Do you take this man to be your lawfully wedded husband, to have and to hold, from this day forward, for better, for worse, for richer, for poorer, [for consent or rape] in sickness and health, to love and to cherish, till death do you part?
If you were paying attention to the recital of these vows above, you would notice a vow not traditionally promised on one’s wedding day. However, this has been an ever present reality for many women after they sign their marriage certificate.
Through the opinions of Sir Matthew Hale in 1800, marital rape has been seen as a redundant principle as “…the husband cannot be guilty of a rape committed by himself upon his lawful wife, for by their mutual matrimonial consent and contract the wife hath given up herself in this kind unto her husband which she cannot retract.” Due to this archaic principle, many wives have suffered in silence due to being robbed of their sexual autonomy once signing their marriage certificate.
This is supported by Jamaican legislation in section 5 of the Sexual Offences Act which prescribes that there can be no marital rape unless it occurs under five specific circumstances:
- Spouses must be separated and living separately and apart;
- Where there is a separation agreement between the two spouses;
- Where either party has initiated divorce proceedings;
- Where an order has been made against the husband for the protection of his wife;
- Where the husband knows that he is suffering from a sexually transmitted infection (STI);
This therefore means that the only way for a wife to bring a claim of rape against her husband is if the marriage has all but deteriorated or if he is a known philanderer who has contracted an STI and does nothing to cure it. Surely this cannot be 2014! We live in a time where a woman’s sexual rights has now been clearly defined through law and society and sexual rights are no longer a sensational issue. Are you telling me that the law would allow marriage to become an avenue of sexual exploitation against women?
Do not misunderstand me. I do believe in the sanctity and relevance of marriage in today’s society. It may never be seen as obsolete as it serves a beneficial purpose for spouses. However, the fact that a woman could sign away her rights of sexual autonomy and her freedom to refuse sexual intercourse goes against equality and the institution of marriage. Generally, a woman would not willingly choose to be sexually exploited upon marriage to the love of her life.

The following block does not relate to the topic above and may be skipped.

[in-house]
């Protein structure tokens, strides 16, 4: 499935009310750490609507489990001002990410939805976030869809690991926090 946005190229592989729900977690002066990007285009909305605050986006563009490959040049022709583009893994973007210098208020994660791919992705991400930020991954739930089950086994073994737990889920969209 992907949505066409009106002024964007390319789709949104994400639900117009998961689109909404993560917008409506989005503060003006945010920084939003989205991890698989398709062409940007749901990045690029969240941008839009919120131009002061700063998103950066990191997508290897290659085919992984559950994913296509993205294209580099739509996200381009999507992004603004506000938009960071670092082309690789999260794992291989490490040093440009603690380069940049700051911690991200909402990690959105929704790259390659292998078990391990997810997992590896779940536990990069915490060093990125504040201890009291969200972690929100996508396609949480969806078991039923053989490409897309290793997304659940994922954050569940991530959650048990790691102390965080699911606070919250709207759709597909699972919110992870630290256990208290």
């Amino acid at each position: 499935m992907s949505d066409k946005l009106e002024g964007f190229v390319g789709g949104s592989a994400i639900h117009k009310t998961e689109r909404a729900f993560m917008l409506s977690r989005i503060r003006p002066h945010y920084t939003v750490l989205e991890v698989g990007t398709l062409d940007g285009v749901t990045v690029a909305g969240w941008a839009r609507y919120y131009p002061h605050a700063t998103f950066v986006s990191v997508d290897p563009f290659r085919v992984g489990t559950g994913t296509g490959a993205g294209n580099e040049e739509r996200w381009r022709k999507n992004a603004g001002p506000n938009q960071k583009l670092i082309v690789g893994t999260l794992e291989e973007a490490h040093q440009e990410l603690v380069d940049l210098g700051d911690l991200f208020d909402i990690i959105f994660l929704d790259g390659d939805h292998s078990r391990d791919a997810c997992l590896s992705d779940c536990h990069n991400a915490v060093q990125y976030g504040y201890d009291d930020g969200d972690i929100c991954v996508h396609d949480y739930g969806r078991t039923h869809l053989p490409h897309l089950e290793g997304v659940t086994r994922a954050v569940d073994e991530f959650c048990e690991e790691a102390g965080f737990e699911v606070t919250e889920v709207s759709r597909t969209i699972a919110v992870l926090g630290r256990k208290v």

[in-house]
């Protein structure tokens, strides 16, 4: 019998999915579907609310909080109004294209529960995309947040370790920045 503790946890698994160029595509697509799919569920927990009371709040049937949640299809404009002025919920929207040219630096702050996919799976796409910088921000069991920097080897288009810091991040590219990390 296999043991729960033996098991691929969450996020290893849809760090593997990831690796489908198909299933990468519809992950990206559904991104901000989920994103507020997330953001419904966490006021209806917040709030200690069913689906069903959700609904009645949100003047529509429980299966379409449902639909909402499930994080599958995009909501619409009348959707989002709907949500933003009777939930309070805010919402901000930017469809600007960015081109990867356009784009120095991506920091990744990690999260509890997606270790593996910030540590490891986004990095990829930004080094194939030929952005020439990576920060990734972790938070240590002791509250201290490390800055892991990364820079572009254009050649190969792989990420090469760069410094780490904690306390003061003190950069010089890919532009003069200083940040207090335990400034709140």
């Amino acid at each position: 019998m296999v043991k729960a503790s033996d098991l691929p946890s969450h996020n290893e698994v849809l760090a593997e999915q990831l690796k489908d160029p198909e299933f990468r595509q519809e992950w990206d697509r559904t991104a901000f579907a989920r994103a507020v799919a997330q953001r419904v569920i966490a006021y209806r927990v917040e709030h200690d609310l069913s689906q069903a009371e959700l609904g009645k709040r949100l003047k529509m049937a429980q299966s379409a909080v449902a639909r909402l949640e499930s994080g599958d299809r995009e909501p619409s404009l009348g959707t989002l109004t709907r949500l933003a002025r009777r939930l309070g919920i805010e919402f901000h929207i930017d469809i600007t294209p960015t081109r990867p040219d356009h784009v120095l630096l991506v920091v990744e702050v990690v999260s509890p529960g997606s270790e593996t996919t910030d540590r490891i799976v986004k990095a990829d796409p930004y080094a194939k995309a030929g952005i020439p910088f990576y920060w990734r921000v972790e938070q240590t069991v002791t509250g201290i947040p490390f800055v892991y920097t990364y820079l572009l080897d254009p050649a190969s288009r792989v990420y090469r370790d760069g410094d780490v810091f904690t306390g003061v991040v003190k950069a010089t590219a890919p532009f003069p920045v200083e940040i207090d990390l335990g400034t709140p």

British courts regarded this in 1992 and in R v R, they rendered void the doctrine that a woman could not be raped in the confines of a marriage. Jamaica, by this time, had ratified the ‘classical’ belief through legislation. In 2009, there was a glimmer of hope. The Sexual Offences Act was under revision and the chance to adapt the legislation to common law position on marital rape became a possibility. The act was updated to include that men and women who conducted sexual offences against children should be criminalized but marital rape was evidently excluded from the revision.
On October 16, 2014, the Sistren Theatre Collective sought to rectify this gross wrong at a joint select committee reviewing the Sexual Offences Act. Although their view was shared by the Justice Minister Mark Golding, Senator Lambert Brown dissented with his counterparts. Believing that the law would invade the privacy of a matrimonial union, he posited that changing the tenets under which marital rape will occur would radically alter the foundation of marriage. He went further to add that a husbands’ doubt of consent from his wife may prompt him to engage in sexual intercourse where consent is ‘sure’. Senator Delroy Chuck concurred that trying marital rape will bring to the fore intimate information about the union. This, he believes, will make an already broken marriage irreparable.
Those concepts posited have been refuted through law and practice. As expressed by Litrow Hickson, a member of the Sistren Theatre Collective, an act practised in the privacy of ones’ home does not negate its criminality (such as Domestic Violence). Additionally, consent is a necessity regardless of whether intercourse is being utilized for economic gain. Bringing a case of rape before the court is already an invasion of privacy as women have had to place their entire sexual history and interactions on the stand for excessive scrutiny. However, many women still come forward knowing that risk as they value their sexual autonomy. Married women should not be muzzled and should have their day before court should they want it.
The UN Committee on the Elimination of Discrimination Against Women posits that gender-based violence is an act of discrimination and stymies gender equality. Allowing for marital rape to continue will also cause the women of tomorrow to apprehend fear when they consider the limitation of their sexual autonomy and equality in marriage.
Even if the law is subsequently revised and adapts the common law position of R v R, the sociological impact of centuries of gender bias in marriage will still have to be reformed. The Girl Declaration, heralded by the Girl Engagement Advisory Board, is one such initiative that seeks to remove stigma against girls and women socially, economically and through education and health rights. Changing the law, along with using this initiative as a tool will help to change societies’ view of women’s sexual autonomy in marriage and establish the truth that RAPE IS RAPE, regardless of the situation in which a woman may find herself.
Editor-in-Chief, Mona Law Precedent
Publications Chair, Mona Law Society
Girl Engagement Advisory Board Member
Second Year Law Student, Faculty of Law UWI, Mona
© CP-C 2014